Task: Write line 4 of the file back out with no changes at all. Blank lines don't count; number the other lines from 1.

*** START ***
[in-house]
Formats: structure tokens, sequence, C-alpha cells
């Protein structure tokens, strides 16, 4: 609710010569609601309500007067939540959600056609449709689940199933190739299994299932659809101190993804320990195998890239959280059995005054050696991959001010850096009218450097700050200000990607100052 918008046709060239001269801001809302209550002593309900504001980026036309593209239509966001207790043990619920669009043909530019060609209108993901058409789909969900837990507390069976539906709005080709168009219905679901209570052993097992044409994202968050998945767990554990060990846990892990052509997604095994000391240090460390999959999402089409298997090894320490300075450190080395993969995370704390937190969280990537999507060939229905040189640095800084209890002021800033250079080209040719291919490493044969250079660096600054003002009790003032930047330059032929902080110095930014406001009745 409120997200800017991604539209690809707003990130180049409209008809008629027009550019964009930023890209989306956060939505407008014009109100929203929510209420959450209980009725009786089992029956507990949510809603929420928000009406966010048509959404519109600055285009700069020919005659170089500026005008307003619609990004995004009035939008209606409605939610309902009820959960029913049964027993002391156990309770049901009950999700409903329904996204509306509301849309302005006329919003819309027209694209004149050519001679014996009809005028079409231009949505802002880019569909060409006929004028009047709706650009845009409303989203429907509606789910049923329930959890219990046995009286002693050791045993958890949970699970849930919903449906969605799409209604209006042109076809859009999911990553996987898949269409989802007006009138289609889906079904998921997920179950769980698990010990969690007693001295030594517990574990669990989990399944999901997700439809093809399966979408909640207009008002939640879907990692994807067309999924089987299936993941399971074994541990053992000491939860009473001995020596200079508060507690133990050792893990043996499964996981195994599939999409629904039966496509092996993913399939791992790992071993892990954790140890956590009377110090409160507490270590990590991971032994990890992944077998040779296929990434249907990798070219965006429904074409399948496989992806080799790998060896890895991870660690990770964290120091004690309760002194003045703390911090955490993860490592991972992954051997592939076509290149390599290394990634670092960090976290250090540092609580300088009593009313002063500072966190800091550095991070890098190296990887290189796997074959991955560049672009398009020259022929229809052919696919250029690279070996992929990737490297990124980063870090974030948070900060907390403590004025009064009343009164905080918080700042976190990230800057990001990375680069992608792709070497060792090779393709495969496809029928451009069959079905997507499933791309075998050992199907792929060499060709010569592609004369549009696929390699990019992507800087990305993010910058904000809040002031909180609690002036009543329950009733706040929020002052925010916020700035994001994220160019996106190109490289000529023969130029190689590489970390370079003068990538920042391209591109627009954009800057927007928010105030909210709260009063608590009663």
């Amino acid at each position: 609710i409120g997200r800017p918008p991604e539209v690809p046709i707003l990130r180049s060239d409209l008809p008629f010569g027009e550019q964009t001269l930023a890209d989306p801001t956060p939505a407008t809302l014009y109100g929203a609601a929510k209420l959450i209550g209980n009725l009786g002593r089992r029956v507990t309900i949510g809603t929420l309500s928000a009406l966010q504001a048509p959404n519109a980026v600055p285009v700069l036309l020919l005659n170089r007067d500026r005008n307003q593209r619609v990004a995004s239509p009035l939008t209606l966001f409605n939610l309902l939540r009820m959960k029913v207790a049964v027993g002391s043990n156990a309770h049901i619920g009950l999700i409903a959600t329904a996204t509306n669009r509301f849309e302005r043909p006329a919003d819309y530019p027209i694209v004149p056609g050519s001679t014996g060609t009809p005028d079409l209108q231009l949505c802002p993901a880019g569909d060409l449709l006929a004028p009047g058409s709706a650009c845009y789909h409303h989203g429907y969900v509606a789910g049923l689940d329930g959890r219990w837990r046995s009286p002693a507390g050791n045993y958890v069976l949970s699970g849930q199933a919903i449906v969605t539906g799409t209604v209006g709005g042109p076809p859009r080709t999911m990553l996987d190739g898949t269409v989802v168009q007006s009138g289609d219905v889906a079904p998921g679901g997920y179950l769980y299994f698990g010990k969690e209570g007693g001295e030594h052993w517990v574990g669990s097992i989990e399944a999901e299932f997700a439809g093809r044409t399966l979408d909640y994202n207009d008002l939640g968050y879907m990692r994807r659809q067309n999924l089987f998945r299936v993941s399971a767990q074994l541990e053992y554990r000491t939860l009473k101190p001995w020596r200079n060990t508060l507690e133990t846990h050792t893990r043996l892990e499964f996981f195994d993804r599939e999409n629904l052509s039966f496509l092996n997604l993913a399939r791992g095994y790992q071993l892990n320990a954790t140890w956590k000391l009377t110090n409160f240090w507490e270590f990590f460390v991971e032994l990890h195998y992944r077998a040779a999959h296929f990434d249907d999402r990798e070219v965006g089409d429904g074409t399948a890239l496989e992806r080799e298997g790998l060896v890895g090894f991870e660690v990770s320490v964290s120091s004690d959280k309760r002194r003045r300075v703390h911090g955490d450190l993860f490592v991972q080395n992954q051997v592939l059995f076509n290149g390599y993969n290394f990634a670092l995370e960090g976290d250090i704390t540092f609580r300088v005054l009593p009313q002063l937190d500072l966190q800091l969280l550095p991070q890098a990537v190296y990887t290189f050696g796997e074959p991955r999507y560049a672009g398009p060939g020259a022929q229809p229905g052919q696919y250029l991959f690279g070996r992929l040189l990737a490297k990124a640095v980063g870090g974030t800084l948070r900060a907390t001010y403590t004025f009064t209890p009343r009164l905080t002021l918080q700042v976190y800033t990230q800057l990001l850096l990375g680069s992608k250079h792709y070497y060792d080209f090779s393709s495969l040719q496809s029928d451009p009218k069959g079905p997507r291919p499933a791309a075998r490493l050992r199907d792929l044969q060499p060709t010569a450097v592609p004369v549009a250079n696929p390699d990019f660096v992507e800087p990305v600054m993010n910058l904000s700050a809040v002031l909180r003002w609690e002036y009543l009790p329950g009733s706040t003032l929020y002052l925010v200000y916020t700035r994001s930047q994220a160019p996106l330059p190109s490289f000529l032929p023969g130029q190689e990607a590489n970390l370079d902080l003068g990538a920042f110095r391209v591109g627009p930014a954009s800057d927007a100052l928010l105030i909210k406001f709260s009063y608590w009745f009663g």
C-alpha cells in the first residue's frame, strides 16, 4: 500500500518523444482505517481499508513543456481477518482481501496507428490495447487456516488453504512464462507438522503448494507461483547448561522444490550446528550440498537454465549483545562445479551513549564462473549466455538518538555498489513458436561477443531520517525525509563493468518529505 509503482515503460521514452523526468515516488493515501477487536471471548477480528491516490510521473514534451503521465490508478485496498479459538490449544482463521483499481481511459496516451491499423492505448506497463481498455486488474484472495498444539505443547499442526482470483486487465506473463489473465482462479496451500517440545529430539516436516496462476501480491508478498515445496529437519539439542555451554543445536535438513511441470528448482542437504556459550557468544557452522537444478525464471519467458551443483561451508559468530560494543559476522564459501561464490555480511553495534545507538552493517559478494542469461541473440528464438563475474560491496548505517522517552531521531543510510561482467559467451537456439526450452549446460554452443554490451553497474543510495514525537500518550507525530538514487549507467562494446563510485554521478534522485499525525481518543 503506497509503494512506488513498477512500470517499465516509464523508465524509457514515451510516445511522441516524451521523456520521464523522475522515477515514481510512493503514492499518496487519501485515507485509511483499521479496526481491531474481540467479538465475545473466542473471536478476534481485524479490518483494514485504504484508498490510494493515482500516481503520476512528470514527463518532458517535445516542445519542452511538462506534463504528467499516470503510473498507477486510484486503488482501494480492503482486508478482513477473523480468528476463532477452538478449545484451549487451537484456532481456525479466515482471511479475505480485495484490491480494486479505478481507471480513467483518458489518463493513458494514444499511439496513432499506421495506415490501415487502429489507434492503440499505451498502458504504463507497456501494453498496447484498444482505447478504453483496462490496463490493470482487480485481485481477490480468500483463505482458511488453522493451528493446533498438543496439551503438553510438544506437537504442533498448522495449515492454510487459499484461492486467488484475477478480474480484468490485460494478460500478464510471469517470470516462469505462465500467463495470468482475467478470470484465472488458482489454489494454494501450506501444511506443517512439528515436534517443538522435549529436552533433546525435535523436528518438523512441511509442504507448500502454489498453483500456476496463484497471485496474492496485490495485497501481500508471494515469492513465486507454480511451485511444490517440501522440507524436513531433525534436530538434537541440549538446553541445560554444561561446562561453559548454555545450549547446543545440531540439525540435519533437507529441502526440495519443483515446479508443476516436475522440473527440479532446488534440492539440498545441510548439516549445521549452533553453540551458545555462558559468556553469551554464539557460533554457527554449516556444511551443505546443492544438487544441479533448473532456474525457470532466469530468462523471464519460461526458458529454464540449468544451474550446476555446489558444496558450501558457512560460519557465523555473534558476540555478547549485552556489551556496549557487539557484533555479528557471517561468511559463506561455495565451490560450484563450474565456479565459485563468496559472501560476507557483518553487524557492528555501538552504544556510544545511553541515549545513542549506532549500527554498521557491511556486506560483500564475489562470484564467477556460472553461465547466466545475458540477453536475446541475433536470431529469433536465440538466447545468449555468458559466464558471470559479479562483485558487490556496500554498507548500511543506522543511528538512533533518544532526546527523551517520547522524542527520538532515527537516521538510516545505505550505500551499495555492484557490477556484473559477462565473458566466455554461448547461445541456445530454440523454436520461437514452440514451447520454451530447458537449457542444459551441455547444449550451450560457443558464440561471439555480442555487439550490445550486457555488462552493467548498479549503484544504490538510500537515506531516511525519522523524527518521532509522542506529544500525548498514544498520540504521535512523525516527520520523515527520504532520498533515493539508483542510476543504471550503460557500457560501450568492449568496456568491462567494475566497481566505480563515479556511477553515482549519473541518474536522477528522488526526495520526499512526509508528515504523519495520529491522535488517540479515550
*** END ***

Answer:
């Amino acid at each position: 609710i409120g997200r800017p918008p991604e539209v690809p046709i707003l990130r180049s060239d409209l008809p008629f010569g027009e550019q964009t001269l930023a890209d989306p801001t956060p939505a407008t809302l014009y109100g929203a609601a929510k209420l959450i209550g209980n009725l009786g002593r089992r029956v507990t309900i949510g809603t929420l309500s928000a009406l966010q504001a048509p959404n519109a980026v600055p285009v700069l036309l020919l005659n170089r007067d500026r005008n307003q593209r619609v990004a995004s239509p009035l939008t209606l966001f409605n939610l309902l939540r009820m959960k029913v207790a049964v027993g002391s043990n156990a309770h049901i619920g009950l999700i409903a959600t329904a996204t509306n669009r509301f849309e302005r043909p006329a919003d819309y530019p027209i694209v004149p056609g050519s001679t014996g060609t009809p005028d079409l209108q231009l949505c802002p993901a880019g569909d060409l449709l006929a004028p009047g058409s709706a650009c845009y789909h409303h989203g429907y969900v509606a789910g049923l689940d329930g959890r219990w837990r046995s009286p002693a507390g050791n045993y958890v069976l949970s699970g849930q199933a919903i449906v969605t539906g799409t209604v209006g709005g042109p076809p859009r080709t999911m990553l996987d190739g898949t269409v989802v168009q007006s009138g289609d219905v889906a079904p998921g679901g997920y179950l769980y299994f698990g010990k969690e209570g007693g001295e030594h052993w517990v574990g669990s097992i989990e399944a999901e299932f997700a439809g093809r044409t399966l979408d909640y994202n207009d008002l939640g968050y879907m990692r994807r659809q067309n999924l089987f998945r299936v993941s399971a767990q074994l541990e053992y554990r000491t939860l009473k101190p001995w020596r200079n060990t508060l507690e133990t846990h050792t893990r043996l892990e499964f996981f195994d993804r599939e999409n629904l052509s039966f496509l092996n997604l993913a399939r791992g095994y790992q071993l892990n320990a954790t140890w956590k000391l009377t110090n409160f240090w507490e270590f990590f460390v991971e032994l990890h195998y992944r077998a040779a999959h296929f990434d249907d999402r990798e070219v965006g089409d429904g074409t399948a890239l496989e992806r080799e298997g790998l060896v890895g090894f991870e660690v990770s320490v964290s120091s004690d959280k309760r002194r003045r300075v703390h911090g955490d450190l993860f490592v991972q080395n992954q051997v592939l059995f076509n290149g390599y993969n290394f990634a670092l995370e960090g976290d250090i704390t540092f609580r300088v005054l009593p009313q002063l937190d500072l966190q800091l969280l550095p991070q890098a990537v190296y990887t290189f050696g796997e074959p991955r999507y560049a672009g398009p060939g020259a022929q229809p229905g052919q696919y250029l991959f690279g070996r992929l040189l990737a490297k990124a640095v980063g870090g974030t800084l948070r900060a907390t001010y403590t004025f009064t209890p009343r009164l905080t002021l918080q700042v976190y800033t990230q800057l990001l850096l990375g680069s992608k250079h792709y070497y060792d080209f090779s393709s495969l040719q496809s029928d451009p009218k069959g079905p997507r291919p499933a791309a075998r490493l050992r199907d792929l044969q060499p060709t010569a450097v592609p004369v549009a250079n696929p390699d990019f660096v992507e800087p990305v600054m993010n910058l904000s700050a809040v002031l909180r003002w609690e002036y009543l009790p329950g009733s706040t003032l929020y002052l925010v200000y916020t700035r994001s930047q994220a160019p996106l330059p190109s490289f000529l032929p023969g130029q190689e990607a590489n970390l370079d902080l003068g990538a920042f110095r391209v591109g627009p930014a954009s800057d927007a100052l928010l105030i909210k406001f709260s009063y608590w009745f009663g």